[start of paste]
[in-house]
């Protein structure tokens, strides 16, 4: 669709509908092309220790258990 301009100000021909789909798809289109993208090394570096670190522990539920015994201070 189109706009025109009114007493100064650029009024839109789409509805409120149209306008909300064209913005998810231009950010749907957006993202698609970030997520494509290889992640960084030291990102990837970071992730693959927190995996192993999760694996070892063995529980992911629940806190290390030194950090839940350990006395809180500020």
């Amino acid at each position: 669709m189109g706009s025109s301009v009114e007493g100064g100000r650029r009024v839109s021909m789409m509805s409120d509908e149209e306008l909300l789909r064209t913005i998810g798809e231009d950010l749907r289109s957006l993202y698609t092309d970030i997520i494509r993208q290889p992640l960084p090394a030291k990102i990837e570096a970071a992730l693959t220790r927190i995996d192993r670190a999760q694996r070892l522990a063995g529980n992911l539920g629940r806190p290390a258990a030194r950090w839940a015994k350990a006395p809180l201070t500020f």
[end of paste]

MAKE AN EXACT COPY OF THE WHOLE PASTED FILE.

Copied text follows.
[in-house]
């Protein structure tokens, strides 16, 4: 669709509908092309220790258990 301009100000021909789909798809289109993208090394570096670190522990539920015994201070 189109706009025109009114007493100064650029009024839109789409509805409120149209306008909300064209913005998810231009950010749907957006993202698609970030997520494509290889992640960084030291990102990837970071992730693959927190995996192993999760694996070892063995529980992911629940806190290390030194950090839940350990006395809180500020």
């Amino acid at each position: 669709m189109g706009s025109s301009v009114e007493g100064g100000r650029r009024v839109s021909m789409m509805s409120d509908e149209e306008l909300l789909r064209t913005i998810g798809e231009d950010l749907r289109s957006l993202y698609t092309d970030i997520i494509r993208q290889p992640l960084p090394a030291k990102i990837e570096a970071a992730l693959t220790r927190i995996d192993r670190a999760q694996r070892l522990a063995g529980n992911l539920g629940r806190p290390a258990a030194r950090w839940a015994k350990a006395p809180l201070t500020f």